- The overall winner (Wisy) is an SAP.iO company
- 3 of the top 6 were from SAP.iO
- 11 SAP.iO companies participated
Given the success of these SAP.iO participants, I wanted to get more insights into the workings of the program. So I connected with Max Kahn, the director of SAP.iO Foundries (the startup partnership arm of the expansive program) to discuss the program, the process of identifying startups to include, as well as how SAP.iO and the startups work together to foster growth for these innovators.
Built for Innovation
SAP.iO launched in 2017 and, since then, has invested in 450 startups, 165 of which have solutions that are currently live and listed in the SAP store. More than 270 of those companies remain SAP partners.
It initially included a venture capital investment arm that would contribute pre-seed and seed rounds of funding. The focus has since shifted to place greater emphasis on supporting companies in the program in other ways besides financial backing. By downplaying investments, the company avoids conflicts of interest as it continues to build out an open ecosystem of software partners.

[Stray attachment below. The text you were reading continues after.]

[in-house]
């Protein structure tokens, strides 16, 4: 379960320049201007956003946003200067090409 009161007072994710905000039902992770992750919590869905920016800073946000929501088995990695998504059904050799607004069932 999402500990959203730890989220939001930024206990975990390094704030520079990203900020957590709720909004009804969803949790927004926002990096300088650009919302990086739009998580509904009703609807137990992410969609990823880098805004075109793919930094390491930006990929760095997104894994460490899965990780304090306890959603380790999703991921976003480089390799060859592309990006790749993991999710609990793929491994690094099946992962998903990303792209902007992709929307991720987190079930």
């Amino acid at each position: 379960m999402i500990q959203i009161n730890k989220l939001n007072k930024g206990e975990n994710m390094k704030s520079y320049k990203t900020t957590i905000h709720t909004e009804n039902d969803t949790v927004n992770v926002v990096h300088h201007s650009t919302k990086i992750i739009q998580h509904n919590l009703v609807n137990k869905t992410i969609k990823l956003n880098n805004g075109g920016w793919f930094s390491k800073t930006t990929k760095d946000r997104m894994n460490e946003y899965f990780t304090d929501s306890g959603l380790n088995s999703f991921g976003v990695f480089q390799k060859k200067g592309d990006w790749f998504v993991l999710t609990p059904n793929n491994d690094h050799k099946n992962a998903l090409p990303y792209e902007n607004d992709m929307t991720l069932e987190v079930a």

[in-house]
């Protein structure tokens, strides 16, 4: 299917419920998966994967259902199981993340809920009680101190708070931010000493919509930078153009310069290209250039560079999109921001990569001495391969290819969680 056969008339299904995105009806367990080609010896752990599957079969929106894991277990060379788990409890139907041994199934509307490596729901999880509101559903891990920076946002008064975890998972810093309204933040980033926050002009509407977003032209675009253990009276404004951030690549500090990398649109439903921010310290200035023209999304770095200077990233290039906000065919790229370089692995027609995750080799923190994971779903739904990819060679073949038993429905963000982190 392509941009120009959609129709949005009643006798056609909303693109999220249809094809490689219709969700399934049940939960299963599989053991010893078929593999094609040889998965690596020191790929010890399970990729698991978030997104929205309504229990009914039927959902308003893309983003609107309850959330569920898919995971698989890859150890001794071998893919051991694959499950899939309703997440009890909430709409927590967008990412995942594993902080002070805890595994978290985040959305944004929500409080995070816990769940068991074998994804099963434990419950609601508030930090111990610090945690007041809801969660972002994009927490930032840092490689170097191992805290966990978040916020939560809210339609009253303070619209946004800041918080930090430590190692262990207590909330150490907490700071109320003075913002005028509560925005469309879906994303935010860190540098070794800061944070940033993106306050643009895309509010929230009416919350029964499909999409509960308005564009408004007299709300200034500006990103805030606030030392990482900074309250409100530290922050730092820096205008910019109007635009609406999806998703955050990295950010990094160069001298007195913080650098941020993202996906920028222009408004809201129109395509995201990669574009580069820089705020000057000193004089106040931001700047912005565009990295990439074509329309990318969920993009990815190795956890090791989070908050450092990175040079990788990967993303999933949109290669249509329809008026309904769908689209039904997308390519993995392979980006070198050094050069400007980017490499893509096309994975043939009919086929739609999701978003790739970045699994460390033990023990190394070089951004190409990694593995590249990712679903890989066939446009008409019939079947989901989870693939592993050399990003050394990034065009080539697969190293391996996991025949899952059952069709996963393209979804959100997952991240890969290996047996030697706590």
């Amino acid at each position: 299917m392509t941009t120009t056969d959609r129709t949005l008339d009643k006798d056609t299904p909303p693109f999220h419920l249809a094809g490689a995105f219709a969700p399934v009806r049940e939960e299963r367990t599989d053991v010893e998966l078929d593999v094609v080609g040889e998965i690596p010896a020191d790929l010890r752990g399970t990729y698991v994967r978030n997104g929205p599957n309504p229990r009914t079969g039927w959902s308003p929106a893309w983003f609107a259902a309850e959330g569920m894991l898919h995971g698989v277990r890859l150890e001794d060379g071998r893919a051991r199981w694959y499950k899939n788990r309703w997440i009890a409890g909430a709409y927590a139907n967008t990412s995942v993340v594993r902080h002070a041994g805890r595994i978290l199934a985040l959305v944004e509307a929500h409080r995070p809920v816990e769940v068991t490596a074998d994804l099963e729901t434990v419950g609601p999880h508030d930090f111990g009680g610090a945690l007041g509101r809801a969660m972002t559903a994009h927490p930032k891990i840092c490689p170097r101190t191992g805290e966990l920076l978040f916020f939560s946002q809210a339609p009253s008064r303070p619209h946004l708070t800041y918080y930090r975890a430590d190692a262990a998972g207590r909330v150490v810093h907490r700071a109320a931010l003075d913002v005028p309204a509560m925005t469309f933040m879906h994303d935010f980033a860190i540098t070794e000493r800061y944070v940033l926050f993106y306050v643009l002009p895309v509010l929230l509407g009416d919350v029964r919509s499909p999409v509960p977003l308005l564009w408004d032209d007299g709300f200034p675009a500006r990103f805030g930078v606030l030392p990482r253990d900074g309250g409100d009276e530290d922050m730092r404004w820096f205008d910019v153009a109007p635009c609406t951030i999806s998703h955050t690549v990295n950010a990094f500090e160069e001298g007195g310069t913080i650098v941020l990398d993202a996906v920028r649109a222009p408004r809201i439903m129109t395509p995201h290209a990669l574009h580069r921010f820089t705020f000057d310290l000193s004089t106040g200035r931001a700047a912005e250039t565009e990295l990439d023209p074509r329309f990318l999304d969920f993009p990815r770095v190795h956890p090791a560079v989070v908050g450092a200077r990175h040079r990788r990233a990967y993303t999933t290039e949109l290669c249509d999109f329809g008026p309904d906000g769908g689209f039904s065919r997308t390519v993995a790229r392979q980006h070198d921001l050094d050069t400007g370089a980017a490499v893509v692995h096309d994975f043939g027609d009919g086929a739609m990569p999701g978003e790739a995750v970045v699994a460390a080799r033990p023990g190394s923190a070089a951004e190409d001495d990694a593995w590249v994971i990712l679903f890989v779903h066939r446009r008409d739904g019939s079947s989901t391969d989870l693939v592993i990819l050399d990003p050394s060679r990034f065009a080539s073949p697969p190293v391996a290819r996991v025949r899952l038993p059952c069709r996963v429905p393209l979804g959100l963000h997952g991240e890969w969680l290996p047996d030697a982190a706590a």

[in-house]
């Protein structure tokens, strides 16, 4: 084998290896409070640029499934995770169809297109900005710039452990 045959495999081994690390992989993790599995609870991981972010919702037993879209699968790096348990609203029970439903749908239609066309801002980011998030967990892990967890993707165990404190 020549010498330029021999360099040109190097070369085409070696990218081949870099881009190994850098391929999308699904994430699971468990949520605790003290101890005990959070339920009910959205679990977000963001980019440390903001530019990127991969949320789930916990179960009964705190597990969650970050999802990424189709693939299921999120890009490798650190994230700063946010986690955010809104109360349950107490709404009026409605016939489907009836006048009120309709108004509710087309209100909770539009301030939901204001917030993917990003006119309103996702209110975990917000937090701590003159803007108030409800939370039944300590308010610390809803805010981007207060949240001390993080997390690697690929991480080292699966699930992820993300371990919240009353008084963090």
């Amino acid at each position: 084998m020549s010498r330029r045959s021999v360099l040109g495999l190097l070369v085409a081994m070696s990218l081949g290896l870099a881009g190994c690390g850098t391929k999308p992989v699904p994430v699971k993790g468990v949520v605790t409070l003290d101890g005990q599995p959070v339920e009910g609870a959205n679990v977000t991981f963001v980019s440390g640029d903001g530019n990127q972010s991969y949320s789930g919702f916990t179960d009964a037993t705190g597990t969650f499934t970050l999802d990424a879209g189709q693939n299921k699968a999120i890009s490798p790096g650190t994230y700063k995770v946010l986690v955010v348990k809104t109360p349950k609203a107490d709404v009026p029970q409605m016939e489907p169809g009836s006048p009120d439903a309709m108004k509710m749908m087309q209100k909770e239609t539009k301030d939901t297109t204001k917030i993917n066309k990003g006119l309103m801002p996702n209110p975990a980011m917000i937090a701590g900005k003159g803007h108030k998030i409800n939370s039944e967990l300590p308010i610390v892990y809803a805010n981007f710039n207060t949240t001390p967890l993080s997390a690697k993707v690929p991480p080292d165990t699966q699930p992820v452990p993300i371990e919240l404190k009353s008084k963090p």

“We’re constantly working with customers and account teams to help identify customers’ challenges,” Kahn says. “We act as a matchmaker between corporations and startups to bring innovation in the cloud.”Max Kahn, director, SAP.iO Foundries
Startup selection begins with a recruitment process that includes a “giant referral network” of venture capitalists, employees, customers, and other stakeholders, Kahn says. There’s an open application process, with criteria defined for each period that includes an industry, solution area (examples include CX, sustainability, Web3, and so on), and geographic location. With 11 SAP.iO offices spread around the world, these programs play out 15 to 20 times per year.
There are thousands of incoming applications that initially get narrowed to 100, with 25 then invited to selection day and six to 10 that are ultimately accepted. Factors that help startups make the cut include maturity of the company, quality of founders, relevance to the SAP solution and ecosystem, and uniqueness of their technology.
SAP has about 30 full-time employees working on the program, roughly two in each of the cities with accelerators, Kahn says. In addition, a “few thousand” collaborators and mentors in the broader SAP organization engage with the startups as well.
What’s in It for the Startups
The two biggest benefits to the startups are mentorship from SAP leaders and customer connections, Kahn says.
Mentorship “means courses and workshops from SAP execs and subject matter experts. From integration scenarios to architectures to sharing knowledge on topics like price/commercialization and bringing in folks from across the business to educate founders to learn from SAP’s perspective,” he explains.
Startups also gain access to SAP account teams and customers, so that innovators and prospective customers can interact. Plus, startups gain the ability to associate their nascent brand with SAP’s mature enterprise brand.